We do not find the decision cited by the carrier, Texas Workers' Compensation Commission Appeal No. 94570, decided June 15, 1994, to be controlling as to the facts of this case, because that decision dealt with a bulging disc. In Appeal No. 94570, supra, we affirmed a hearing officer's decision that the claimant had a zero percent IR as reported by the designated doctor notwithstanding that the claimant had bulging discs. We stated "[t]o be the basis of an [IR] under Table 49, the bulging must rise to the level of pathology or lesion caused by the compensable injury." The designated doctor in Appeal No. 94570, found that the claimant's bulging discs were "normal." In the instant case, the designated doctor determined that the claimant's cervical sprain/strain was ratable under Table 49, Part IIB and, having reviewed the evidence, we cannot conclude that the hearing officer erred in finding that the designated doctor's report on IR was not contrary to the great weight of the other medical evidence. Although that portion of the hearing officer's Finding of Fact No. 7 which finds that the four percent rating under Table 49 is supported by diagnostic tests is in error, physical examination by Dr. W revealed a cervical strain, which finding was confirmed by Dr. R, the designated doctor, on physical examination of the claimant when he diagnosed a cervical sprain/strain.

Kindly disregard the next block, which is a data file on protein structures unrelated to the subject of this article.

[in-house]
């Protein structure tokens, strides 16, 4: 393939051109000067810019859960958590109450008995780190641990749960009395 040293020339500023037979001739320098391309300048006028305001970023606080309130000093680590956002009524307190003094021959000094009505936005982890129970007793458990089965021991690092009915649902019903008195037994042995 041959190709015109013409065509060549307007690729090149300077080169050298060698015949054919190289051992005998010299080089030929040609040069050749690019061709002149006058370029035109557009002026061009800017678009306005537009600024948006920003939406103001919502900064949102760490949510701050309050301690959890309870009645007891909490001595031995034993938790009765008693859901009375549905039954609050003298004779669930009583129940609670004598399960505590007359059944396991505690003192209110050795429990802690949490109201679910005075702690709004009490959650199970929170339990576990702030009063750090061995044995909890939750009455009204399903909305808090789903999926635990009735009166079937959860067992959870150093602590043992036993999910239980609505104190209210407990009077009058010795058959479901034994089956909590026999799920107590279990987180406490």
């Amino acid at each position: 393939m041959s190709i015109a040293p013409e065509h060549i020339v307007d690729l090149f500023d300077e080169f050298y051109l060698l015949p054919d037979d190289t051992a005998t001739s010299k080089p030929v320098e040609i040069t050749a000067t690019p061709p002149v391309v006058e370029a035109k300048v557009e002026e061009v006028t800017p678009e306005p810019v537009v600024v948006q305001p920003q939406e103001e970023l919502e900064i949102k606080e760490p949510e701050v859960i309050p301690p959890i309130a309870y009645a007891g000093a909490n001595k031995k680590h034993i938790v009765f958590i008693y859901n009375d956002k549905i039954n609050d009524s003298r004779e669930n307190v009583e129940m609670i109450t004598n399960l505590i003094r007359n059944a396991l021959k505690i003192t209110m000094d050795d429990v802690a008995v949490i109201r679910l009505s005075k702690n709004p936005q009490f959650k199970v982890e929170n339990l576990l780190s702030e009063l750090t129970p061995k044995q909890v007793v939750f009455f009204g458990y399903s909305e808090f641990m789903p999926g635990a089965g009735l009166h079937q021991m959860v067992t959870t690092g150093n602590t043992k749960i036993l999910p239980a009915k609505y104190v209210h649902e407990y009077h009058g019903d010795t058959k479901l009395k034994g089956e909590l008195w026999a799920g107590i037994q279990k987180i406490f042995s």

As the finder of fact the hearing officer resolves conflicts in the evidence, including the medical evidence, and determines what facts have been established from the conflicting evidence. Texas Workers' Compensation Commission Appeal No. 950084, decided February 28, 1995. An appellate level body is not a fact finder and does not normally pass upon the credibility of witnesses or substitute its own judgment for that of the trier of fact. Appeal No. 950084, supra. When reviewing a hearing officer's decision to determine the factual sufficiency of the evidence, we should set aside the decision only if it is so contrary to the overwhelming weight of the evidence as to be clearly wrong and unjust. Appeal No. 950084, supra. We conclude that the hearing officer's decision is supported by sufficient evidence and is not so contrary to the overwhelming weight of the evidence as to be clearly wrong and unjust.
The hearing officer's decision and order are affirmed.
Robert W. Potts
Philip F. O'Neill
Gary L. Kilgore